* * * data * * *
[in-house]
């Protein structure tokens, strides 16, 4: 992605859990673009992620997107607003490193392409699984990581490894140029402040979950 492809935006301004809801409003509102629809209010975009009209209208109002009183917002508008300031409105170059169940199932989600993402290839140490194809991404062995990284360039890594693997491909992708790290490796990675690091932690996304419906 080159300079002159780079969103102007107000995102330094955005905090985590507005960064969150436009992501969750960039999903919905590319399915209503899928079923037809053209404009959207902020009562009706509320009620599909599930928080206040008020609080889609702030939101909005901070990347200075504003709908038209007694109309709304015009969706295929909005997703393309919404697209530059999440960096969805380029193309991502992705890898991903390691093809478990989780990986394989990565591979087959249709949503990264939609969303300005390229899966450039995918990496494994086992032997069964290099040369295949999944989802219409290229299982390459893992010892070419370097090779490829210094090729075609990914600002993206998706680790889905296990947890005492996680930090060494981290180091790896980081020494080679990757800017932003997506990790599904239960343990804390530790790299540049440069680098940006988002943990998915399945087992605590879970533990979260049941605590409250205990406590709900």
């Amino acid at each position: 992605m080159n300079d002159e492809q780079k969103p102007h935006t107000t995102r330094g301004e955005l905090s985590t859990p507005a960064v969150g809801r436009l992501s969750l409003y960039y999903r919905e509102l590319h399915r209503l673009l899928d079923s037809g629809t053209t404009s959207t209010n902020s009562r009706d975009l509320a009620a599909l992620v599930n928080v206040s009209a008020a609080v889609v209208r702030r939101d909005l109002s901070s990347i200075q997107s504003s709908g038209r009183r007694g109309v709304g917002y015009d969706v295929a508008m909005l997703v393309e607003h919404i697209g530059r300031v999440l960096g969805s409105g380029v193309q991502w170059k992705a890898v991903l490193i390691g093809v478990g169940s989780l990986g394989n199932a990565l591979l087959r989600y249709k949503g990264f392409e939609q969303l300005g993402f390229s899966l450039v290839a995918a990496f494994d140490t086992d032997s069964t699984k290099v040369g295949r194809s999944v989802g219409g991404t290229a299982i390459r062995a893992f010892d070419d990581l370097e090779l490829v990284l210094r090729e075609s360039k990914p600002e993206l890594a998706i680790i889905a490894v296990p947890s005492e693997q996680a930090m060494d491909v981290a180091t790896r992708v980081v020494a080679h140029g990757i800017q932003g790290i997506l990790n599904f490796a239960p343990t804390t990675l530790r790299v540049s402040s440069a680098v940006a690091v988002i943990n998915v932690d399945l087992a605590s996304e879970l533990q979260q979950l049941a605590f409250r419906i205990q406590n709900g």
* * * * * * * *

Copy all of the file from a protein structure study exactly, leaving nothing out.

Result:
[in-house]
């Protein structure tokens, strides 16, 4: 992605859990673009992620997107607003490193392409699984990581490894140029402040979950 492809935006301004809801409003509102629809209010975009009209209208109002009183917002508008300031409105170059169940199932989600993402290839140490194809991404062995990284360039890594693997491909992708790290490796990675690091932690996304419906 080159300079002159780079969103102007107000995102330094955005905090985590507005960064969150436009992501969750960039999903919905590319399915209503899928079923037809053209404009959207902020009562009706509320009620599909599930928080206040008020609080889609702030939101909005901070990347200075504003709908038209007694109309709304015009969706295929909005997703393309919404697209530059999440960096969805380029193309991502992705890898991903390691093809478990989780990986394989990565591979087959249709949503990264939609969303300005390229899966450039995918990496494994086992032997069964290099040369295949999944989802219409290229299982390459893992010892070419370097090779490829210094090729075609990914600002993206998706680790889905296990947890005492996680930090060494981290180091790896980081020494080679990757800017932003997506990790599904239960343990804390530790790299540049440069680098940006988002943990998915399945087992605590879970533990979260049941605590409250205990406590709900």
């Amino acid at each position: 992605m080159n300079d002159e492809q780079k969103p102007h935006t107000t995102r330094g301004e955005l905090s985590t859990p507005a960064v969150g809801r436009l992501s969750l409003y960039y999903r919905e509102l590319h399915r209503l673009l899928d079923s037809g629809t053209t404009s959207t209010n902020s009562r009706d975009l509320a009620a599909l992620v599930n928080v206040s009209a008020a609080v889609v209208r702030r939101d909005l109002s901070s990347i200075q997107s504003s709908g038209r009183r007694g109309v709304g917002y015009d969706v295929a508008m909005l997703v393309e607003h919404i697209g530059r300031v999440l960096g969805s409105g380029v193309q991502w170059k992705a890898v991903l490193i390691g093809v478990g169940s989780l990986g394989n199932a990565l591979l087959r989600y249709k949503g990264f392409e939609q969303l300005g993402f390229s899966l450039v290839a995918a990496f494994d140490t086992d032997s069964t699984k290099v040369g295949r194809s999944v989802g219409g991404t290229a299982i390459r062995a893992f010892d070419d990581l370097e090779l490829v990284l210094r090729e075609s360039k990914p600002e993206l890594a998706i680790i889905a490894v296990p947890s005492e693997q996680a930090m060494d491909v981290a180091t790896r992708v980081v020494a080679h140029g990757i800017q932003g790290i997506l990790n599904f490796a239960p343990t804390t990675l530790r790299v540049s402040s440069a680098v940006a690091v988002i943990n998915v932690d399945l087992a605590s996304e879970l533990q979260q979950l049941a605590f409250r419906i205990q406590n709900g």